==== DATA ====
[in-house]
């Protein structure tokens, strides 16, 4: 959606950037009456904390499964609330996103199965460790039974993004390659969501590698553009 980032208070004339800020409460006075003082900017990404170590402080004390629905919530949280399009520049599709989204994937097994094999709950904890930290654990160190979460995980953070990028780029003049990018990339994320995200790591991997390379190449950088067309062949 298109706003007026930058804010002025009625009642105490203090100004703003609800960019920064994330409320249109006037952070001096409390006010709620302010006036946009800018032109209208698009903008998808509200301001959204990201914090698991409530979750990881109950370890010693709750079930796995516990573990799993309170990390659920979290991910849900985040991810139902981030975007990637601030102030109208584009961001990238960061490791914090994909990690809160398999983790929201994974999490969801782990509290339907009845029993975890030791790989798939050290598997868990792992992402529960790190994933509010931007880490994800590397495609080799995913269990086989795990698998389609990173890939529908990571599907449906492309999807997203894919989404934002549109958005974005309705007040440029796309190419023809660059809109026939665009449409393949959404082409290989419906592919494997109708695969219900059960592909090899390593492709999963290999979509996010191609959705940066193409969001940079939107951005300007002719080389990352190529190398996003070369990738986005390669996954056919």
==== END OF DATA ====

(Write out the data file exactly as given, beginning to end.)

[in-house]
């Protein structure tokens, strides 16, 4: 959606950037009456904390499964609330996103199965460790039974993004390659969501590698553009 980032208070004339800020409460006075003082900017990404170590402080004390629905919530949280399009520049599709989204994937097994094999709950904890930290654990160190979460995980953070990028780029003049990018990339994320995200790591991997390379190449950088067309062949 298109706003007026930058804010002025009625009642105490203090100004703003609800960019920064994330409320249109006037952070001096409390006010709620302010006036946009800018032109209208698009903008998808509200301001959204990201914090698991409530979750990881109950370890010693709750079930796995516990573990799993309170990390659920979290991910849900985040991810139902981030975007990637601030102030109208584009961001990238960061490791914090994909990690809160398999983790929201994974999490969801782990509290339907009845029993975890030791790989798939050290598997868990792992992402529960790190994933509010931007880490994800590397495609080799995913269990086989795990698998389609990173890939529908990571599907449906492309999807997203894919989404934002549109958005974005309705007040440029796309190419023809660059809109026939665009449409393949959404082409290989419906592919494997109708695969219900059960592909090899390593492709999963290999979509996010191609959705940066193409969001940079939107951005300007002719080389990352190529190398996003070369990738986005390669996954056919």